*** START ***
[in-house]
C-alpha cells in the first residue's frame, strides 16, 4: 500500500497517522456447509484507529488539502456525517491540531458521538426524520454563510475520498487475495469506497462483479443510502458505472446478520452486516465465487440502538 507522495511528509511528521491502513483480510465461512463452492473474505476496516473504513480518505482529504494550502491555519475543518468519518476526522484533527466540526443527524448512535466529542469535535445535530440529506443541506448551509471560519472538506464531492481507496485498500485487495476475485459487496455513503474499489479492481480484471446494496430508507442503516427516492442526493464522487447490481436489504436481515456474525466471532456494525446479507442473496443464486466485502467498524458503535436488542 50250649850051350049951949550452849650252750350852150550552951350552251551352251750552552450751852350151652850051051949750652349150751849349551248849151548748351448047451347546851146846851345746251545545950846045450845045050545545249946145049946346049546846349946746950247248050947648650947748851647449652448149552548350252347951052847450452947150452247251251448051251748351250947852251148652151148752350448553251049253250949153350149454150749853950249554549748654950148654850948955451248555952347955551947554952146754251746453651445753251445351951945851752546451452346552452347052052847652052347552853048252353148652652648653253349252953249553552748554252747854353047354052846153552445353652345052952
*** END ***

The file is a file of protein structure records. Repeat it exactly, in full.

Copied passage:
[in-house]
C-alpha cells in the first residue's frame, strides 16, 4: 500500500497517522456447509484507529488539502456525517491540531458521538426524520454563510475520498487475495469506497462483479443510502458505472446478520452486516465465487440502538 507522495511528509511528521491502513483480510465461512463452492473474505476496516473504513480518505482529504494550502491555519475543518468519518476526522484533527466540526443527524448512535466529542469535535445535530440529506443541506448551509471560519472538506464531492481507496485498500485487495476475485459487496455513503474499489479492481480484471446494496430508507442503516427516492442526493464522487447490481436489504436481515456474525466471532456494525446479507442473496443464486466485502467498524458503535436488542 50250649850051350049951949550452849650252750350852150550552951350552251551352251750552552450751852350151652850051051949750652349150751849349551248849151548748351448047451347546851146846851345746251545545950846045450845045050545545249946145049946346049546846349946746950247248050947648650947748851647449652448149552548350252347951052847450452947150452247251251448051251748351250947852251148652151148752350448553251049253250949153350149454150749853950249554549748654950148654850948955451248555952347955551947554952146754251746453651445753251445351951945851752546451452346552452347052052847652052347552853048252353148652652648653253349252953249553552748554252747854353047354052846153552445353652345052952